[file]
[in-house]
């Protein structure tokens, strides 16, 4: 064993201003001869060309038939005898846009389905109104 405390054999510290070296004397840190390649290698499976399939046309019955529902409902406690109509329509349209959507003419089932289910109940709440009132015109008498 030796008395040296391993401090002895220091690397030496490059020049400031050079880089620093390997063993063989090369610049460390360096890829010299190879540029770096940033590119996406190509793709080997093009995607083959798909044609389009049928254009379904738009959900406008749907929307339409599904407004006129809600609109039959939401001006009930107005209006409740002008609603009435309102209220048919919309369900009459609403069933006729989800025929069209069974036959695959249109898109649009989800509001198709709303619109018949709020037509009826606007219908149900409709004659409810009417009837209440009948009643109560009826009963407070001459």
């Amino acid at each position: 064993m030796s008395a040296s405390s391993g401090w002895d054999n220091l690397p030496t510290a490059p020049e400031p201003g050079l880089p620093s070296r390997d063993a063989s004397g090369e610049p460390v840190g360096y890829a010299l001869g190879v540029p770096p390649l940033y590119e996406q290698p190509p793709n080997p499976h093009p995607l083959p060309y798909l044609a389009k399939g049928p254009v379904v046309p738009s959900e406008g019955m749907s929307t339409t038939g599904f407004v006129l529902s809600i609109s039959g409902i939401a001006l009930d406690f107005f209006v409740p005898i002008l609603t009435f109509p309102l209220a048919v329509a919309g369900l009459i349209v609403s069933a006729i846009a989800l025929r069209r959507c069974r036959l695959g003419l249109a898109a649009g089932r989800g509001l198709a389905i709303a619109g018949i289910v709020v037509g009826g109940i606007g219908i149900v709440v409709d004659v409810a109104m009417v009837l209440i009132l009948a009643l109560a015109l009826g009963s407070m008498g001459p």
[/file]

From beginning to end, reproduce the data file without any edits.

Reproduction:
[in-house]
């Protein structure tokens, strides 16, 4: 064993201003001869060309038939005898846009389905109104 405390054999510290070296004397840190390649290698499976399939046309019955529902409902406690109509329509349209959507003419089932289910109940709440009132015109008498 030796008395040296391993401090002895220091690397030496490059020049400031050079880089620093390997063993063989090369610049460390360096890829010299190879540029770096940033590119996406190509793709080997093009995607083959798909044609389009049928254009379904738009959900406008749907929307339409599904407004006129809600609109039959939401001006009930107005209006409740002008609603009435309102209220048919919309369900009459609403069933006729989800025929069209069974036959695959249109898109649009989800509001198709709303619109018949709020037509009826606007219908149900409709004659409810009417009837209440009948009643109560009826009963407070001459």
């Amino acid at each position: 064993m030796s008395a040296s405390s391993g401090w002895d054999n220091l690397p030496t510290a490059p020049e400031p201003g050079l880089p620093s070296r390997d063993a063989s004397g090369e610049p460390v840190g360096y890829a010299l001869g190879v540029p770096p390649l940033y590119e996406q290698p190509p793709n080997p499976h093009p995607l083959p060309y798909l044609a389009k399939g049928p254009v379904v046309p738009s959900e406008g019955m749907s929307t339409t038939g599904f407004v006129l529902s809600i609109s039959g409902i939401a001006l009930d406690f107005f209006v409740p005898i002008l609603t009435f109509p309102l209220a048919v329509a919309g369900l009459i349209v609403s069933a006729i846009a989800l025929r069209r959507c069974r036959l695959g003419l249109a898109a649009g089932r989800g509001l198709a389905i709303a619109g018949i289910v709020v037509g009826g109940i606007g219908i149900v709440v409709d004659v409810a109104m009417v009837l209440i009132l009948a009643l109560a015109l009826g009963s407070m008498g001459p």